What's embarrassing about a wine cache? I love my wine and I exhort the Slate multitudes to come by for a glass next time they're in the neighborhood. Meanwhile, I think it's amusing that we're suddenly such big experts on a book neither of us has read. For instance, how do you know Boboism is a paradox? For all we know, Brooks resolves the old conflict and sets all the suffering, self-hating Bobos free.
Tell you what, after Melville we'll both read Brooks, and then we'll invite him to dinner--I'll break out that bottle of Stag's Leap cab I've been saving--and ask him to place us on the Boho/Bourgeois continuum. I do hope we're selling some books for the guy.
Yeah, our "Breakfast Table" is really low-rent. I think we're supposed to be analyzing important social issues and dissecting news coverage of same, but we keep descending into the frivolous and self-absorbed. We mortify me. Remember when our friends Tony Horwitz and Geraldine Brooks had this gig and exchanged views on Kosovo and the genocidal history of the Balkans? My office friend Judith, a faithful Breakfast Table reader, says theirs was one of the best ever. But then they had the journalist's fantasy: War broke out that week. Let's console ourselves with that.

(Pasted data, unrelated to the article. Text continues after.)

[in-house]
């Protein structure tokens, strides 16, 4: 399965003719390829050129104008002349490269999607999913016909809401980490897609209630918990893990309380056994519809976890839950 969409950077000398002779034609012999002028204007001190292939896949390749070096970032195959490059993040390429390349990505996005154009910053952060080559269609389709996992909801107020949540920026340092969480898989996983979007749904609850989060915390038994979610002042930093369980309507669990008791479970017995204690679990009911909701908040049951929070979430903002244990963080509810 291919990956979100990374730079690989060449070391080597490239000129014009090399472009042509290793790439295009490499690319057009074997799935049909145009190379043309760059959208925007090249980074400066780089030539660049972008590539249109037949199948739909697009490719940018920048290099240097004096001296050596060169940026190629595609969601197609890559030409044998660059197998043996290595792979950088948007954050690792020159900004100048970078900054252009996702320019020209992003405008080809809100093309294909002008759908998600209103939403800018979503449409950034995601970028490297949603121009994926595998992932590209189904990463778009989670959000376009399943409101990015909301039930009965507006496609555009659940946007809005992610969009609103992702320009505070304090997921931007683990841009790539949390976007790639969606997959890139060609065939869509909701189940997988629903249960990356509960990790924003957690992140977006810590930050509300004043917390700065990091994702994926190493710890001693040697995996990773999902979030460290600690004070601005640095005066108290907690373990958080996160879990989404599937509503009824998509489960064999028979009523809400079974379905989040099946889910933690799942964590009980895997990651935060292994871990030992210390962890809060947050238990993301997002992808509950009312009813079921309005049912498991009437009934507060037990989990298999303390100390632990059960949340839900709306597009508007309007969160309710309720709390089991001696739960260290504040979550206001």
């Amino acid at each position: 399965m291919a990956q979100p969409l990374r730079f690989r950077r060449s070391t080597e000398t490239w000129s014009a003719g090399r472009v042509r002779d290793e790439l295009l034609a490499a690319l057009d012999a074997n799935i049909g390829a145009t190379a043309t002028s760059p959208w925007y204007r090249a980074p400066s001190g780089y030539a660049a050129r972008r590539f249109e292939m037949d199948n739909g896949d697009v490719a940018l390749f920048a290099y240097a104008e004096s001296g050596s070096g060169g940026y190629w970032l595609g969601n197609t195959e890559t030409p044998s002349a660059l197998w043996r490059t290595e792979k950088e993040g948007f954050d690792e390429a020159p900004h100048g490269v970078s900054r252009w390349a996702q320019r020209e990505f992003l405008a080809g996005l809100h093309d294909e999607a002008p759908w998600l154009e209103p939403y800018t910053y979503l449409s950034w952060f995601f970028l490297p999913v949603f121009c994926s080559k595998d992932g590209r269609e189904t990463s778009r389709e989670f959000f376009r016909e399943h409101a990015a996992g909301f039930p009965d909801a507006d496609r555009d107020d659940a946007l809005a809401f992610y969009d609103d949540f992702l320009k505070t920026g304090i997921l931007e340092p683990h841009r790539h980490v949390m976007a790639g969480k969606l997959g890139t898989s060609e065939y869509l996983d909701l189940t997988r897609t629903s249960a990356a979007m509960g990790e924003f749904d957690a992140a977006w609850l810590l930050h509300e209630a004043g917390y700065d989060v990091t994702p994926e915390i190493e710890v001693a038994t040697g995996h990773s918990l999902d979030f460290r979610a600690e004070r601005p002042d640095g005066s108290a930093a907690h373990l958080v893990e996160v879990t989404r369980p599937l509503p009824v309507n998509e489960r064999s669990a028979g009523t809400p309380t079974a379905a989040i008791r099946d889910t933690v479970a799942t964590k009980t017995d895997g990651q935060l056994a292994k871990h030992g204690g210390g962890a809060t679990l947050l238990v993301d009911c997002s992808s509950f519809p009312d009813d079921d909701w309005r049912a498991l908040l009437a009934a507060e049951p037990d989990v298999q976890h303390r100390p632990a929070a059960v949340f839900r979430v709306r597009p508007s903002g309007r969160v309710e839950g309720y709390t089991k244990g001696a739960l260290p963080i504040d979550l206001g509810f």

O.K. Here's the one news story that engaged me today, and it even has a Denver angle. The Washington Post has this funny front-page feature story about a United Airlines flight from Dulles to San Jose that did an emergency landing last Saturday when the crew realized a dog had been loaded into an unheated cargo hold and was probably freezing to death. The flight attendants went to break both the bad news (your dog may be dead) and the good news (we're landing in Denver in an effort to save him) to the dog's owner, and when they found him, he had his laptop open to a large screen-saver photo of the dog, a Basenji named Dakota. According to the story, none of the other passengers complained about the diversion (which surprises me). They found the dog alive, and the crew bent the rules and let him ride the rest of the way with the humans. "As passengers cheered, Bell (the owner) triumphantly carried the dog the length of the airplane," and Dakota slept the rest of the way under some blankets.
I think this is the kind of story that certain of my colleagues in the media police (especially the academic ones) just hate to see eating up precious space on the front page of a great newspaper. They read a story like this and, to borrow an expression from David Carr, they do the church lady thing all over it. Cutesy, insubstantial, dumb. I liked it, especially the screen-saver moment.
In closing for the day, I want to apologize for something. Re-reading our previous exchange, I see I unfairly zinged you for something you didn't do--worry about the appearance of being a Vanity Fair reader. You never said you do that. What you said is you don't want something trashy like a VF Kathleen Turner profile to be the last thing your brain processes before it expires, that you'd rather it be something a little more nourishing, like The New Yorker. It's a nice thought: Forgive me.